After two seemingly endless pandemic years, the colorful, uncontainable cultural phenomenon of carnival is finally back! The centuries-old tradition is a product of ancestral music and syncretic spirituality, intrinsically linked to Afro-descendant communities scattered across the Americas and often loaded with burning political significance. Brazil is home to some of the most iconic carnival celebrations in the world, fueled by samba music, ostentatious costumes, and an unbridled spirit of collective joy. For Brazilians, Carnival is a time of togetherness and renewal, and it’s even been described as a sort of national New Year’s celebration. But racial and economic inequality also remain inescapable realities for most, making Carnival a crucial space for dissent, resistance, and cheeky entertainment.
“They say you can learn the full history of Brazil at the Sapucaí Sambadrome [in Rio de Janeiro],” says renowned saxophone player, composer, and political activist Thiago França. “We come from slavery, and much of our Black history has been erased. When you go to school in Brazil, the books don’t say anything about Black people, so the samba schools teach us about our ancestors. They are the beating hearts of the community and even generate work for people who cook, sew costumes, and perform other jobs.”
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A working musician since he was a teenager, Thiago França is one of the founding members of jazz trio Metá Metá, also releasing a constant stream of solo work and collaborating on productions for popular Brazilian artists including Criolo, Elza Soares, and Céu. In December of 2012 he founded A Espectacular Charanga do França, an 8-piece band that began playing samba, cumbia, baile funk, and jazz at concerts and small carnival balls, until friends and fans insisted they take the show into the streets. Apprehensive about trading paid gigs for free, roaming performances, França eventually relented and mobilized the growing ensemble into a full blown carnival bloco (or street band) in 2014, quickly realizing they were more than just soundtracking a party.
“The first time we did the bloco we played with 30 musicians and had about 2,000 people dancing in the street with us,” he remembers, “so I knew the next year we had to make it even bigger.” True to his word, the happening grew steadily and by 2020, days before the global shutdown, França and a freewheeling bloco of nearly 150 musicians drew a crowd of over 15,000 dancers, onlookers, and curious souls eager for a good time.
As a São Paulo native, he underscores how street performance has become an increasingly pivotal act of defiance against repressive authorities. “During the dictatorship,” he says, “to have that many organized Black people in the streets of São Paulo…they didn’t like it. So they moved Carnival from the streets to the Anhembi Sambadrome, which is an enclosed space with security and police where they could keep a close watch on us. This went on from 1969 until 2013”—when activists began taking back the streets in tandem with major road and public space reforms rolled out by then-mayor Fernando Haddad.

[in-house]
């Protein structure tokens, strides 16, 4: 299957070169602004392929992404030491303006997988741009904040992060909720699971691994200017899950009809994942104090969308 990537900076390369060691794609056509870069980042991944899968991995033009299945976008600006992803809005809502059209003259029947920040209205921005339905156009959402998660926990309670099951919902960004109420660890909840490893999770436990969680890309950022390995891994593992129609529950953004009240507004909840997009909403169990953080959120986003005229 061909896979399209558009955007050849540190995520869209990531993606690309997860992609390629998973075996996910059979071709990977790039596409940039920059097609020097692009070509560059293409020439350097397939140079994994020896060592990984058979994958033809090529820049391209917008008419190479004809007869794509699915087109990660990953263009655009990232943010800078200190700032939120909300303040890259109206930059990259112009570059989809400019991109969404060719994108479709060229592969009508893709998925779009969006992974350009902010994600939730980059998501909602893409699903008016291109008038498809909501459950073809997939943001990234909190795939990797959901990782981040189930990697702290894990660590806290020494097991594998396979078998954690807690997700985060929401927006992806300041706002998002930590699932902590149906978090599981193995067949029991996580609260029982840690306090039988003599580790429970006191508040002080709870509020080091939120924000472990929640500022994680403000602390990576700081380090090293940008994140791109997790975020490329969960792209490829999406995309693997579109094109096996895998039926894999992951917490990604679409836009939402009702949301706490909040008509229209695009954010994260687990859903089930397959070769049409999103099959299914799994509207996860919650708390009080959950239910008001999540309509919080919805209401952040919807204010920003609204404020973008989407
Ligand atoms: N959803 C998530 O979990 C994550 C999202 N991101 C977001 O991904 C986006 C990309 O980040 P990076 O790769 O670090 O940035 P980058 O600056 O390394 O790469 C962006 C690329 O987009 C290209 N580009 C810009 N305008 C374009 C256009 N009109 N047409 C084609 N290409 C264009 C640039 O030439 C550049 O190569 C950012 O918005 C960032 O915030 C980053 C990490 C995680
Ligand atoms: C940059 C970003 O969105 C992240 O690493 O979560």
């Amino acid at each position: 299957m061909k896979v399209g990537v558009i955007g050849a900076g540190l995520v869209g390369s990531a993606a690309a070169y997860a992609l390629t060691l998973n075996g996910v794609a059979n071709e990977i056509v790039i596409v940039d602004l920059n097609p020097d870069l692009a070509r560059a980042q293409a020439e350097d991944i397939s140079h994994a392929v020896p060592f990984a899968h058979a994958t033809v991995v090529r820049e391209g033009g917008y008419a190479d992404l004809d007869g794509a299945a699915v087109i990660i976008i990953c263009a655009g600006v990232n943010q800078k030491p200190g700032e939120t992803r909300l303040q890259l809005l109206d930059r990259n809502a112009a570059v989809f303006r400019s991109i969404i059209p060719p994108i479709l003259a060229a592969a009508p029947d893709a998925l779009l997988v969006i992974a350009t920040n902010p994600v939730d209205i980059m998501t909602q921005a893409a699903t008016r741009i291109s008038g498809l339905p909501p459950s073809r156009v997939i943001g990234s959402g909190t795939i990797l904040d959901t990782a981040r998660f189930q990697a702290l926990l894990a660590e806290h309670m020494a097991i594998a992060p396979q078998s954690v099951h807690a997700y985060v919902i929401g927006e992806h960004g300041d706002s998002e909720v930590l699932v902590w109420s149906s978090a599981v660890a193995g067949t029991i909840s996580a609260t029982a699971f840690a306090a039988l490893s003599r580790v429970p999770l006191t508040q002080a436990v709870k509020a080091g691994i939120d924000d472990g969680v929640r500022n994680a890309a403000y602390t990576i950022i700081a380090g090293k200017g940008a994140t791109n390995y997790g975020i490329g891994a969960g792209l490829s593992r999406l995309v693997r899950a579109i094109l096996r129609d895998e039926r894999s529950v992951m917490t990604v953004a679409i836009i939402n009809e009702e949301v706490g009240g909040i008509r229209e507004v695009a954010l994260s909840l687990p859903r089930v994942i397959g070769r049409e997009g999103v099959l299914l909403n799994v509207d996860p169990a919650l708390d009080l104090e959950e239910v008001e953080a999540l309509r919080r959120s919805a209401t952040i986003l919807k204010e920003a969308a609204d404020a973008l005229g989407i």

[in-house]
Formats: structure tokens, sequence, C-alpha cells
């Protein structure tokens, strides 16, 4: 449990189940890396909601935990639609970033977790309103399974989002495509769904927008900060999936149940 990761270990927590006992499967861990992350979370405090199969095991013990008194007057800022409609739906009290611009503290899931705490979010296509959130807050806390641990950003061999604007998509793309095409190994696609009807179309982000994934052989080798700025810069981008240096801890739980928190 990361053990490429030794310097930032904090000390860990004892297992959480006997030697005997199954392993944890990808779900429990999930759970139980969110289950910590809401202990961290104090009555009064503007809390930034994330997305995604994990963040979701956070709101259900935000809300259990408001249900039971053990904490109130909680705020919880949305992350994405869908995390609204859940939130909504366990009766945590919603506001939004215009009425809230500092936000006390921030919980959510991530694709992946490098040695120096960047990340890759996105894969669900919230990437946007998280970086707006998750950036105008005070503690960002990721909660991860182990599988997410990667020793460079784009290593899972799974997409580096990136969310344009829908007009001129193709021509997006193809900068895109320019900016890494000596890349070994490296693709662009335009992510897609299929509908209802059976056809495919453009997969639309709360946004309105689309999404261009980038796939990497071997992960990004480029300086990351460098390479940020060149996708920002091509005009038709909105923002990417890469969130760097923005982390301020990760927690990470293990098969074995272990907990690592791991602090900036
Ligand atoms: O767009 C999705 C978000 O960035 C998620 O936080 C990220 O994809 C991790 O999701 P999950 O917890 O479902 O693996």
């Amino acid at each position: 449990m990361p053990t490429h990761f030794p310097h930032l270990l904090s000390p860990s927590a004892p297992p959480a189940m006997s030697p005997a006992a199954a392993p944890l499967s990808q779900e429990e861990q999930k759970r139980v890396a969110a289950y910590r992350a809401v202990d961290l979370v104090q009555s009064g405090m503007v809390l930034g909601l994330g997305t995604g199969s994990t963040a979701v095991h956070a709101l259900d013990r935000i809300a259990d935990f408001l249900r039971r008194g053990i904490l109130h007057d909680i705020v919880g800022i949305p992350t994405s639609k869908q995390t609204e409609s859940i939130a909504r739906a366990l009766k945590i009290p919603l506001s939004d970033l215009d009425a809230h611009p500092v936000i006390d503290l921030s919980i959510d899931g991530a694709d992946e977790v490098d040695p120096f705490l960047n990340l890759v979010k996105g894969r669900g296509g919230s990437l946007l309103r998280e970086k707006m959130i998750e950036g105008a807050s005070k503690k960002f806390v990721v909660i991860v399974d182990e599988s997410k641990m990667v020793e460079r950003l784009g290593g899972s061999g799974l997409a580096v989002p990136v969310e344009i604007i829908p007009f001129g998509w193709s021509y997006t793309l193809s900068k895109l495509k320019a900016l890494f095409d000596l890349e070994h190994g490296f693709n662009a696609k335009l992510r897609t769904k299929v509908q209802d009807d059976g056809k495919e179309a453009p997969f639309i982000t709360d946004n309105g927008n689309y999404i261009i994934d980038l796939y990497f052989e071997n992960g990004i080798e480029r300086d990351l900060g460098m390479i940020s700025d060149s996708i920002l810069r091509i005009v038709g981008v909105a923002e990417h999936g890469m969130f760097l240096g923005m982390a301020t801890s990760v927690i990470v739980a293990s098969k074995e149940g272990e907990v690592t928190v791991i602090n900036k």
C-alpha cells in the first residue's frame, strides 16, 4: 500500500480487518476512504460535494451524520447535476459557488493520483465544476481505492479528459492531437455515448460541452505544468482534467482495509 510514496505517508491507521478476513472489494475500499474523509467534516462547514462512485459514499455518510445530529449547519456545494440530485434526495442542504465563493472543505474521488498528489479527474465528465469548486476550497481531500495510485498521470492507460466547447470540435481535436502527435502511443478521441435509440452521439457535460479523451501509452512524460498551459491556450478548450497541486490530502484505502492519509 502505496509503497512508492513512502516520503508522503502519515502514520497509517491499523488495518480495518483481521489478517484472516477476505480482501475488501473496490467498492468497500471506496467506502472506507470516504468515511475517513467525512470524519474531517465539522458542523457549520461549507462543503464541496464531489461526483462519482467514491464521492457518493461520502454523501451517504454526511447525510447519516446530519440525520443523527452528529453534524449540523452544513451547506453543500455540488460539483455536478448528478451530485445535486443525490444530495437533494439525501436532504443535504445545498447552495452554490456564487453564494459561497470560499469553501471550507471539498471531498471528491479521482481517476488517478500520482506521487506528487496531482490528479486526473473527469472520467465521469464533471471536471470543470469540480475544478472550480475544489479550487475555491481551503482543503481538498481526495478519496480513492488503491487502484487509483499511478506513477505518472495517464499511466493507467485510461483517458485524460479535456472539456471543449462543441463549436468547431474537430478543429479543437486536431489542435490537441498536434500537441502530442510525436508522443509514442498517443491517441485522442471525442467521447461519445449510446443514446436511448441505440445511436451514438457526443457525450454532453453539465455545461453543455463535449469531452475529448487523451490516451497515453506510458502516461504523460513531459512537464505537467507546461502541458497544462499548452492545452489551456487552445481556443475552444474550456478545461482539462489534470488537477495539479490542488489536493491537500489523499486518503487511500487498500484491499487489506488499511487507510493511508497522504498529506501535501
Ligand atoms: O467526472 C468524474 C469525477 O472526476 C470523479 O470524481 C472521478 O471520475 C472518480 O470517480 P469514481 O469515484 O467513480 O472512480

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At their core, charangas are marching bands structured into horn and percussion sections, usually heard at school events and soccer games. A Espectacular Charanga do França has always maintained a community-building ethos, evolving into a nearly year-round workshop and welcoming musicians seeking fraternity and boozy band practice. França has recorded numerous albums that capture the charanga’s colossal musical might, compiling highlights from their extensive catalogue into ecstatic 2021 LP The Importance of Being Espectacular.
The album was recorded live in the band’s original 8-piece format, kicking off with left-field gem “Hasta la Cumbia” where França shares a whimsical meditation on his time living in Colombia, unavoidably warped by the charanga’s predominant samba roots. Campy stand-out “Carnaval Arco-Íris” basks in retro ’60s charm, half-sounding like the Austin Powers theme while promoting a delightful message of diversity and inclusivity penned by Alice Coutinho. Upbeat cuts “O Trombonista” and “Eu Te Conheço” deliver a more traditional style of Carnival irreverence, bolstering França’s impressive knack for earworm-craft with uproarious double entendres.
The Importance of Being Espectacular also includes dizzying covers of Raça Negra classic “Cheia de Manias” and Michael Jackson’s “Don’t Stop ‘Til You Get Enough,” dubbed as “Não Para,” which make perfect sense considering the band has built a career off euphoric crowd reactions. However, the album’s centerpiece is unquestionably “Cadê Renan?” (or “Where is Renan?”), a baile funk banger rebuffing classist Carnival purists that criticize the genre’s growing popularity. The song specifically addresses the controversial incarceration of DJ Rennan da Penha, one of the pioneers of baile funk’s modern sound. The move was largely seen as an attempt to criminalize funk music and the favela communities that made it a staple of global dance floors.
“We’ve created a community around the charanga, and it brought back a powerful feeling of collectiveness,” reflects França, who is reactivating the band for a string of performances during this year’s carnival. The shows are being held in smaller rooms since COVID-19 restrictions are still in place, but the spirit of togetherness has far from dissipated.
“We’re going to do the Carnival [if] we can. Performing for only 300 or 400 people may not be ideal, but we’ve sold tickets and that’s income for musicians who’ve not been able to work on a stage for almost two years. This is political. Joy is a matter of survival. People are coming together because of music, and in a city as overwhelming as São Paulo, I think this is a very important resistance movement.”